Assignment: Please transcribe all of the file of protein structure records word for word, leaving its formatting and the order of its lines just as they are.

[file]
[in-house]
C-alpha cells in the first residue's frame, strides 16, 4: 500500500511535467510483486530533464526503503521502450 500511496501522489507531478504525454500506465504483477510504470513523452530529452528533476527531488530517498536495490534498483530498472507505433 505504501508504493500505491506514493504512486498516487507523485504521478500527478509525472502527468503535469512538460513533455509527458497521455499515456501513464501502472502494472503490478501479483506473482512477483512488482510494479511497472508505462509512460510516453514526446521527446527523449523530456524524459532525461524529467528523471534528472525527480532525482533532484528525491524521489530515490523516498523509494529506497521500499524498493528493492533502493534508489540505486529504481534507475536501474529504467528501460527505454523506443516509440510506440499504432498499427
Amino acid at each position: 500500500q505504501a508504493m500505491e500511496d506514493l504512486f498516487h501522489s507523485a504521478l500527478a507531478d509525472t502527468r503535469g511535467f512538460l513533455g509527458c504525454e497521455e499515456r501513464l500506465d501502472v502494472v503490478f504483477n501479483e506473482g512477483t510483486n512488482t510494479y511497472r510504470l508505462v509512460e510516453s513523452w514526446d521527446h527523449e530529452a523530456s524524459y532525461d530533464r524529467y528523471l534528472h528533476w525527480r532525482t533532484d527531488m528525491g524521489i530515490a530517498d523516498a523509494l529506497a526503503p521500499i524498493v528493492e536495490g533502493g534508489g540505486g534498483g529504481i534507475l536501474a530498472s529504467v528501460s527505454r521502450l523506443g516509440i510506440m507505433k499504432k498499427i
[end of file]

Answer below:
[in-house]
C-alpha cells in the first residue's frame, strides 16, 4: 500500500511535467510483486530533464526503503521502450 500511496501522489507531478504525454500506465504483477510504470513523452530529452528533476527531488530517498536495490534498483530498472507505433 505504501508504493500505491506514493504512486498516487507523485504521478500527478509525472502527468503535469512538460513533455509527458497521455499515456501513464501502472502494472503490478501479483506473482512477483512488482510494479511497472508505462509512460510516453514526446521527446527523449523530456524524459532525461524529467528523471534528472525527480532525482533532484528525491524521489530515490523516498523509494529506497521500499524498493528493492533502493534508489540505486529504481534507475536501474529504467528501460527505454523506443516509440510506440499504432498499427
Amino acid at each position: 500500500q505504501a508504493m500505491e500511496d506514493l504512486f498516487h501522489s507523485a504521478l500527478a507531478d509525472t502527468r503535469g511535467f512538460l513533455g509527458c504525454e497521455e499515456r501513464l500506465d501502472v502494472v503490478f504483477n501479483e506473482g512477483t510483486n512488482t510494479y511497472r510504470l508505462v509512460e510516453s513523452w514526446d521527446h527523449e530529452a523530456s524524459y532525461d530533464r524529467y528523471l534528472h528533476w525527480r532525482t533532484d527531488m528525491g524521489i530515490a530517498d523516498a523509494l529506497a526503503p521500499i524498493v528493492e536495490g533502493g534508489g540505486g534498483g529504481i534507475l536501474a530498472s529504467v528501460s527505454r521502450l523506443g516509440i510506440m507505433k499504432k498499427i